If a non-US family office does not fall within the family office exclusion and no other exemption from registration is available, the non-US family office will need to consider:
- Restructuring its business to ensure that it does not use any US “jurisdictional means” in connection with their advisory business (including, for example, not advising clients organized or resident in the United States and not maintaining an office there);
- Restructuring its business to ensure it falls within the family office exclusion or another exemption from registration;
- Applying to the SEC for an exemptive order in order to avoid registering under the Advisers Act; or
- Registering itself or one of its affiliates with the SEC or alternatively, in certain circumstances, the state in which the adviser maintains its principal office and place of business in the United States.
Given the substantive requirements, costs and on-going burdens of being registered under the Advisers Act, SEC registration should not be undertaken lightly, even though it should be noted that SEC generally does not require registered non-US investment advisers to comply with many of the substantive requirements of the Adviser Act in respect of its non-US clients. Preparing for registration can take three or four months (and sometimes significantly more) as the adviser must be fully compliant with the requirements of the Advisers Act from the date of effectiveness of registration. The formal process involves filing and SEC review of a complete Form ADV. Once the adviser has filed the form, the SEC is generally required to approve the registration or commence the denial thereof within 45 days.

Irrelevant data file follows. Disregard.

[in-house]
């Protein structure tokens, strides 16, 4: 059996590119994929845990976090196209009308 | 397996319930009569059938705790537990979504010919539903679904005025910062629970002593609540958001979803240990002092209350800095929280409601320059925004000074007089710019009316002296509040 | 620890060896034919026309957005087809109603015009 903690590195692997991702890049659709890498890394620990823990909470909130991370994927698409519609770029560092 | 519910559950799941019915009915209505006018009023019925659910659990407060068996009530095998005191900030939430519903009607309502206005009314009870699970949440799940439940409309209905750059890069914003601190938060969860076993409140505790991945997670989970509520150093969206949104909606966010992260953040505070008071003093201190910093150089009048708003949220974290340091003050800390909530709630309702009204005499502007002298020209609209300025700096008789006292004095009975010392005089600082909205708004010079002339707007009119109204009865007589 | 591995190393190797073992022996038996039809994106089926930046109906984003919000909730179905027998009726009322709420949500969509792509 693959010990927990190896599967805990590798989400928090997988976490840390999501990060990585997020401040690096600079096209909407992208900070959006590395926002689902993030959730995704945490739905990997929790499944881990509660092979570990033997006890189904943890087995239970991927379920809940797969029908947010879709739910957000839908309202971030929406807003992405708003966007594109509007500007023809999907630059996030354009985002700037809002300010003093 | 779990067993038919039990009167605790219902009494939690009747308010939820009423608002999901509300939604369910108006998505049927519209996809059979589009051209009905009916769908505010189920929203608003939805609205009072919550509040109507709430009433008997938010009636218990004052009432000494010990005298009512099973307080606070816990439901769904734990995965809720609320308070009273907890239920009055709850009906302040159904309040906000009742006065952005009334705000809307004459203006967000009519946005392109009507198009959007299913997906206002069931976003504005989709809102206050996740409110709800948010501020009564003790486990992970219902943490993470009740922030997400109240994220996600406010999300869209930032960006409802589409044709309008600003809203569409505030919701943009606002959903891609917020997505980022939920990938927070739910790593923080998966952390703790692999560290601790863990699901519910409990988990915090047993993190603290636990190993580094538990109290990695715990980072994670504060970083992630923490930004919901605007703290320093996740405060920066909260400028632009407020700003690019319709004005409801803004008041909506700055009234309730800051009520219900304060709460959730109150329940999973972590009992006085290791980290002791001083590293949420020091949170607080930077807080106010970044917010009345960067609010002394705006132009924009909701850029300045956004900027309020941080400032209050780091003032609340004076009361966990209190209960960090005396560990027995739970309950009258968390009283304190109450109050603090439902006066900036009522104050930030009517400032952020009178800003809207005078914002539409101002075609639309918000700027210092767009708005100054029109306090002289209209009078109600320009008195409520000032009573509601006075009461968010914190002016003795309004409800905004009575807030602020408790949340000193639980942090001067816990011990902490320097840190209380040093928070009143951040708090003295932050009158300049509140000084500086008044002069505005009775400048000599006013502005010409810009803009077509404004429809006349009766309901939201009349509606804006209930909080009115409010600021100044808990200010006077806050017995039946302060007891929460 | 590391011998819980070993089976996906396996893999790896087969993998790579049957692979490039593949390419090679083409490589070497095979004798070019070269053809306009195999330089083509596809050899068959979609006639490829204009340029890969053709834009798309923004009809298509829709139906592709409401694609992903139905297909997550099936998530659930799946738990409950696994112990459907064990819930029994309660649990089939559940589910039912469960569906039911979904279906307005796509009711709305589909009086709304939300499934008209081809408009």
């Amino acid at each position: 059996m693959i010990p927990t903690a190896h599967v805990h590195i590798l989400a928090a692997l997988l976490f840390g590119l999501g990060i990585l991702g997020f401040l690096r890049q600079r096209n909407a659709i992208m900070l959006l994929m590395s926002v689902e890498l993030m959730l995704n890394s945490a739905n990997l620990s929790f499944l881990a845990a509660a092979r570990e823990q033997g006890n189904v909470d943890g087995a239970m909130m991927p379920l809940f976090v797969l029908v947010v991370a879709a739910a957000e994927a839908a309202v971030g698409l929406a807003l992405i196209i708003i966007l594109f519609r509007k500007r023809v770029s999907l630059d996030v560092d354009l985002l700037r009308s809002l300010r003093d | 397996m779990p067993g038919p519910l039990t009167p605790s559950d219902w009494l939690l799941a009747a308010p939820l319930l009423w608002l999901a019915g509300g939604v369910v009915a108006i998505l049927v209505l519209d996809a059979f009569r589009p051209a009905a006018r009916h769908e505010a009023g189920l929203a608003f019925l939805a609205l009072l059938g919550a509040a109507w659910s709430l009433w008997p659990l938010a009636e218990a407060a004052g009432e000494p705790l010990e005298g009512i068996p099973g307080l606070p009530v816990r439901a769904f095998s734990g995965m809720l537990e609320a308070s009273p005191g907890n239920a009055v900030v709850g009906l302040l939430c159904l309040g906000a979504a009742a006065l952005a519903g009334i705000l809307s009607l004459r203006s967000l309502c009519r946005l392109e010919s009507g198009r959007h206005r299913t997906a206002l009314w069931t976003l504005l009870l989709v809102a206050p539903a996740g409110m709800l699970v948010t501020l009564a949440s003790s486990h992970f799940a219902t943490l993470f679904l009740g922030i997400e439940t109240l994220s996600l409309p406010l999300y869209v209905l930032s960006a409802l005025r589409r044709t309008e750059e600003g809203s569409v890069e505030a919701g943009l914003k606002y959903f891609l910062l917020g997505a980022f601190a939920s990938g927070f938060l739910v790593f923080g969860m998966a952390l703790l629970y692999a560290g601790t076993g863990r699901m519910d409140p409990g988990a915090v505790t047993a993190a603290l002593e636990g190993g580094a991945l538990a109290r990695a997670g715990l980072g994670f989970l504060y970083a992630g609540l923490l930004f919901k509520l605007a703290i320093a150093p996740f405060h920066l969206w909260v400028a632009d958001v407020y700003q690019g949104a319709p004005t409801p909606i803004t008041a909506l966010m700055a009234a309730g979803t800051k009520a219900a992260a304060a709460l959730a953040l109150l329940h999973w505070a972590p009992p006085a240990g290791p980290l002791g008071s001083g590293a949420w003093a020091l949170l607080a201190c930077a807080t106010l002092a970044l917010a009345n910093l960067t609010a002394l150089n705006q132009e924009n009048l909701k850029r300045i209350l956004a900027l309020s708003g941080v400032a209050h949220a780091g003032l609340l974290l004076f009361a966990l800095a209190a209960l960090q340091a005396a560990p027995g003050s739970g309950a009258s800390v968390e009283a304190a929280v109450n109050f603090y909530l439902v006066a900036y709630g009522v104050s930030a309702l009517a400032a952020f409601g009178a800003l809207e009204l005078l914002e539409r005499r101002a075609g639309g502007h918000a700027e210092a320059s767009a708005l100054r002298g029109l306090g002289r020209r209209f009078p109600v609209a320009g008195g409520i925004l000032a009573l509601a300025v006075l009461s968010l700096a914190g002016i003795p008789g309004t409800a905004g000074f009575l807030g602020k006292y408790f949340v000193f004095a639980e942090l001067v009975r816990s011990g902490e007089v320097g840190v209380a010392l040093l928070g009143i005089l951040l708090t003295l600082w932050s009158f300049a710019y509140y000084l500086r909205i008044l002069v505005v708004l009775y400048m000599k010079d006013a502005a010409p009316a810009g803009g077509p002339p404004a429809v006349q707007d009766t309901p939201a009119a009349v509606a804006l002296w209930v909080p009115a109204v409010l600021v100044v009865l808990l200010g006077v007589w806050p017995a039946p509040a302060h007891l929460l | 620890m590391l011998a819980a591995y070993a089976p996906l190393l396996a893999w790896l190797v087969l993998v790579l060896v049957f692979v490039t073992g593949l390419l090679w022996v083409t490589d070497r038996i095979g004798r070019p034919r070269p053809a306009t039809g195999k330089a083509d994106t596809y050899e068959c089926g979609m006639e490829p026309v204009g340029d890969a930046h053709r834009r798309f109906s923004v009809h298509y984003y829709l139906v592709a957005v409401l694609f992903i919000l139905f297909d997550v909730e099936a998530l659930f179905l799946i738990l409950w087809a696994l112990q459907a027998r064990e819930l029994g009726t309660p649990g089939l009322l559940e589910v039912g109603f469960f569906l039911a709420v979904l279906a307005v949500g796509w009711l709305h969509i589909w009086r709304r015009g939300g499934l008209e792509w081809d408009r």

Under the Dodd-Frank Act, from 21 July 2011, an investment adviser generally will not be permitted to register with the SEC if: (i) it has between $25 million and $100 million under management; (ii) it is required to be registered as an investment adviser in the state in which it has its principal office and place of business; and (iii) it will be subject to examination as an investment adviser by the relevant state securities commissioner.
A family office that was relying on, and was entitled to rely on, the private adviser exemption may delay registering with the SEC until 30 March 2012, although because initial applications for registration can take up to 45 days to be approved, family offices should file a complete application by 14 February 2012. Likewise, such a family office that determines it would instead like to seek an exemptive order should be prepared to make its submission at least two to three months in advance of 30 March 2012.